Gibbs also noted reports of soil crusting, particularly in soybeans, but has yet to hear of problems with insects.

“We’re off to a slow start and can only hope that things get better,” he said.

Keystone report. Planting is behind in western Pennsylvania as well, but progress has been made since the first of June.

Tom Zundel, extension agent for Mercer and Venango counties in Pennsylvania, estimates that 75 percent of corn and 50 percent of soybeans were planted in the two counties as of June 6.

“Most grain people are still planting when they can. The corn that was put in early is about three or four inches tall and you can finally see rows,” Zundel said. “I think we’ll still make knee high by the Fourth of July.”

Drives across the counties show that wheat is in head and barley is beginning to turn yellow. Zundel also said he thinks all planned oats acreage is in and up, though it appears to need nitrogen. Hay has been started in the county and a few fields were completely baled around June 1, he said.

The two counties have had “pretty steady rains,” though reports from some parts near the state line showed up to 10 days without rain.

“It’s almost like July weather – humid days and afternoon rains. Puddles started around the first of the month are filling again” after severe thunderstorms June 6, he said.

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A quick glance at state crop progress data

SALEM, Ohio – For the week ending June 9, Ohio data showed that the average temperature was 67.5 degrees, 0.9 degrees above normal. Growing degree days were 11 points below normal.

Precipitation averaged 1.81 inches, 0.9 inches above normal. Northeastern Ohio weather summaries show nearly 111/2 inches of rain since the beginning of April, 2.79 inches above normal.

Southwestern and south central Ohio counties have received between 12.8 and 15.6 inches of rain in the same time period, putting them 4-5 inches above normal.

Statewide, reporters rated 3.1 days suitable for fieldwork last week. Topsoil moisture was rated at 38 percent adequate and 62 percent surplus.

Crop data. Thanks to dry conditions during the first part of last week, many producers have given up on the idea of planting any additional corn and have turned their attention to planting soybeans, according to USDA reports.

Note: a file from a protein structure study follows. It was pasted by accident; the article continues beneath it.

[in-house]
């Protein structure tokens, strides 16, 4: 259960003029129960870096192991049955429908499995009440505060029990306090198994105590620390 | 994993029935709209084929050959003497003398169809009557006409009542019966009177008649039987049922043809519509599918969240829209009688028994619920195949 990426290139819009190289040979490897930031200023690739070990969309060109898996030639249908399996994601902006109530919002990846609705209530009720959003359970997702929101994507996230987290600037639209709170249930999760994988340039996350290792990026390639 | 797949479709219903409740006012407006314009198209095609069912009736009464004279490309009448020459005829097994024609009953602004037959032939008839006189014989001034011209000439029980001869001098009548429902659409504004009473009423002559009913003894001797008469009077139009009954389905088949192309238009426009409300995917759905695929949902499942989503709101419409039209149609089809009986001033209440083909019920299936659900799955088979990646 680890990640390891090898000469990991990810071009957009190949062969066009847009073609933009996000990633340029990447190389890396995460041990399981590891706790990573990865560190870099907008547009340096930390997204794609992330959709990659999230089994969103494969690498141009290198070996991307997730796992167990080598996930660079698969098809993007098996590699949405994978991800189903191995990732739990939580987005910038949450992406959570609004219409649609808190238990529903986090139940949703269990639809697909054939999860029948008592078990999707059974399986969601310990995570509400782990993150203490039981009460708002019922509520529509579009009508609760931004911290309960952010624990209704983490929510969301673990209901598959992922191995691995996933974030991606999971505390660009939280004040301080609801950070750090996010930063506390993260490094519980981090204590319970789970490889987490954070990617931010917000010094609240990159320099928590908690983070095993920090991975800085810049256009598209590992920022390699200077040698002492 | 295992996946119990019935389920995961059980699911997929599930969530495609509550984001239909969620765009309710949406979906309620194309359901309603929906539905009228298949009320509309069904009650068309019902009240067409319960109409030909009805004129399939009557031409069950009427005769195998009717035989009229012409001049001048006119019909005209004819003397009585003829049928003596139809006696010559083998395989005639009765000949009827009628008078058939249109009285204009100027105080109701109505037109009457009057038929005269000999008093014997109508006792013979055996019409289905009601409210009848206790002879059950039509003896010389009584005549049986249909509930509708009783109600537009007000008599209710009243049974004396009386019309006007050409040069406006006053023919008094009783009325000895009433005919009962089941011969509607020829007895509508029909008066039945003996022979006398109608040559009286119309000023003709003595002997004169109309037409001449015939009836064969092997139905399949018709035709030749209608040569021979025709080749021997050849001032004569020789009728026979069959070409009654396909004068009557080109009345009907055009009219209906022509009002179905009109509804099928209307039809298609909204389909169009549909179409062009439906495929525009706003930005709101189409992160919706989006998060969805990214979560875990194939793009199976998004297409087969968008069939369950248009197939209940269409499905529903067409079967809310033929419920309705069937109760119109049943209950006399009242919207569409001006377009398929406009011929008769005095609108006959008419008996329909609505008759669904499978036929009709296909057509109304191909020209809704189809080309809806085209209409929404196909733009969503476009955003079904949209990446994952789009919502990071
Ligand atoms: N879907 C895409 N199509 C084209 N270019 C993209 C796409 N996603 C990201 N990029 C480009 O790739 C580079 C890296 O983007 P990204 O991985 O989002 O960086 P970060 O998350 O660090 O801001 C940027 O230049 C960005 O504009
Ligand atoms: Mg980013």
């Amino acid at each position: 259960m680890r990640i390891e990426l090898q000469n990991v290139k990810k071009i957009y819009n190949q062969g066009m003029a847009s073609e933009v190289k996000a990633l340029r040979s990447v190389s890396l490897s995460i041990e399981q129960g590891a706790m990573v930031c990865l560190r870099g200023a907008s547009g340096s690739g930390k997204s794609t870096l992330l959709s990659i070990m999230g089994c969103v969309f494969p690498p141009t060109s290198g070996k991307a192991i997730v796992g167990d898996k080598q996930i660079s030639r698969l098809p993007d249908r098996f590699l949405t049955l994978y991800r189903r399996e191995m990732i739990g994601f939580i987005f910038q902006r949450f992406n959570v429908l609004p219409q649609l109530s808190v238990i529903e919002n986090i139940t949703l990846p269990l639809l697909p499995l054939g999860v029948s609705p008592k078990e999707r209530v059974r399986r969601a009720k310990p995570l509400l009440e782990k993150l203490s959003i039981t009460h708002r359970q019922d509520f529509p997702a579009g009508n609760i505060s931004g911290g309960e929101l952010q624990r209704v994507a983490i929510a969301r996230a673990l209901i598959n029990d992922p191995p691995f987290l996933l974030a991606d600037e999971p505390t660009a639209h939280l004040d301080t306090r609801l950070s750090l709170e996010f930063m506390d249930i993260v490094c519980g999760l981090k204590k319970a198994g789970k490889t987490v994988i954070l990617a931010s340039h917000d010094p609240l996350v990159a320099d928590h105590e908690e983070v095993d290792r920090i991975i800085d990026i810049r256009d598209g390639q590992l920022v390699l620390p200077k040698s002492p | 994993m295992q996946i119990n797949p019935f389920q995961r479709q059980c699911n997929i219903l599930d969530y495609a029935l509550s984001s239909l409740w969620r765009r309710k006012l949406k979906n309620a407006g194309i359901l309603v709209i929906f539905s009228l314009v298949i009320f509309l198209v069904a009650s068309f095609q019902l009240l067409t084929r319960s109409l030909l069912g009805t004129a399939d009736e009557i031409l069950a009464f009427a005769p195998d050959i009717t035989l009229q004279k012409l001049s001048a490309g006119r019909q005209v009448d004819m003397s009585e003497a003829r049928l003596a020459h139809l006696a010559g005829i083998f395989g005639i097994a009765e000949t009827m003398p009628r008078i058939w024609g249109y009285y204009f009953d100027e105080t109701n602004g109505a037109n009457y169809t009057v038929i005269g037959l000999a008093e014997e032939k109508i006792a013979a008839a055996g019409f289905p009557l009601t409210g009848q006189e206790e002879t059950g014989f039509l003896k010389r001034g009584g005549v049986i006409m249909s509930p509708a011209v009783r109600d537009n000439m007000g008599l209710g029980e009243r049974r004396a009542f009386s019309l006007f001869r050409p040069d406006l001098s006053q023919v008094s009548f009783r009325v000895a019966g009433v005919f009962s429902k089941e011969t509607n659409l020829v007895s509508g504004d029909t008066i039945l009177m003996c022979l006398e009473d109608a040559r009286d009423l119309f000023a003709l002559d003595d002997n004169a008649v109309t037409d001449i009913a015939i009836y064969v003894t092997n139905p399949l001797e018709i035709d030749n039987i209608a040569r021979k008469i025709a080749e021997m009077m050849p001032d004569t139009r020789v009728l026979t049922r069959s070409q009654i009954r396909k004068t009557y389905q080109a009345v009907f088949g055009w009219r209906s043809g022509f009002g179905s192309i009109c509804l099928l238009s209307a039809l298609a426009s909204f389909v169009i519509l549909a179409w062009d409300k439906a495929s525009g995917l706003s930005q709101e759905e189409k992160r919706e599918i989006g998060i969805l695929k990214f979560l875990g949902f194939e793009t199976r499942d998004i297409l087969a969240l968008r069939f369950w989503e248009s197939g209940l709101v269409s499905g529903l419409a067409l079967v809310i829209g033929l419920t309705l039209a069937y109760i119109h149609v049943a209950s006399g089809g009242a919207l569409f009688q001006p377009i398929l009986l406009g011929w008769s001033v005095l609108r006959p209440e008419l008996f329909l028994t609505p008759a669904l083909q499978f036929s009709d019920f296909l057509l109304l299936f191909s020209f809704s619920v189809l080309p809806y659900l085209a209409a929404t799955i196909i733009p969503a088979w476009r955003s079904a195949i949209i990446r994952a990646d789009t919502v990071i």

Nearly one-third of the state’s soybeans acreage was planted last week, bringing the total to 69 percent. Across the state, 39 percent of the crop has emerged, compared to 84 percent at this time last year.

In corn fields, 89 percent of the intended corn acreage had been planted with 65 percent emerged. Ninety-seven percent of the winter wheat acreage has headed with 11 percent turning color. Ninety-seven percent of the state’s oats has emerged with 18 percent headed.

The total alfalfa hay harvested was upped to 35 percent, 10 days behind the five-year average. Approximately 24 percent of all other hay has been harvested.

By the numbers. Statistics for Pennsylvania indicate 11.76 inches of rain in Mercer and 12.62 inches in Springboro since April 1, more than three and five inches above normal, respectively.

Areas of north central Pennsylvania near Laporte and Kane have been inundated with more than 6 inches of precipitation above normal.

Across the state, 89 percent of the intended corn acreage had been planted with 76 percent emerged; 74 percent of soybeans planted with 55 percent emerged.

As of last week, 98 percent of the state’s wheat acreage was headed and 26 percent was yellow, 13 percent above the five-year average. Ninety-two percent of the oat crop had emerged, just below the average.

About 57 percent of the first cutting alfalfa hay had been put up, just 7 percent less than the average but in line with last year’s figures. Thirty percent of first cutting timothy hay was complete.

(You can contact Andrea Myers at 1-800-837-3419, ext. 22, or by e-mail at amyers@farmanddairy.com.)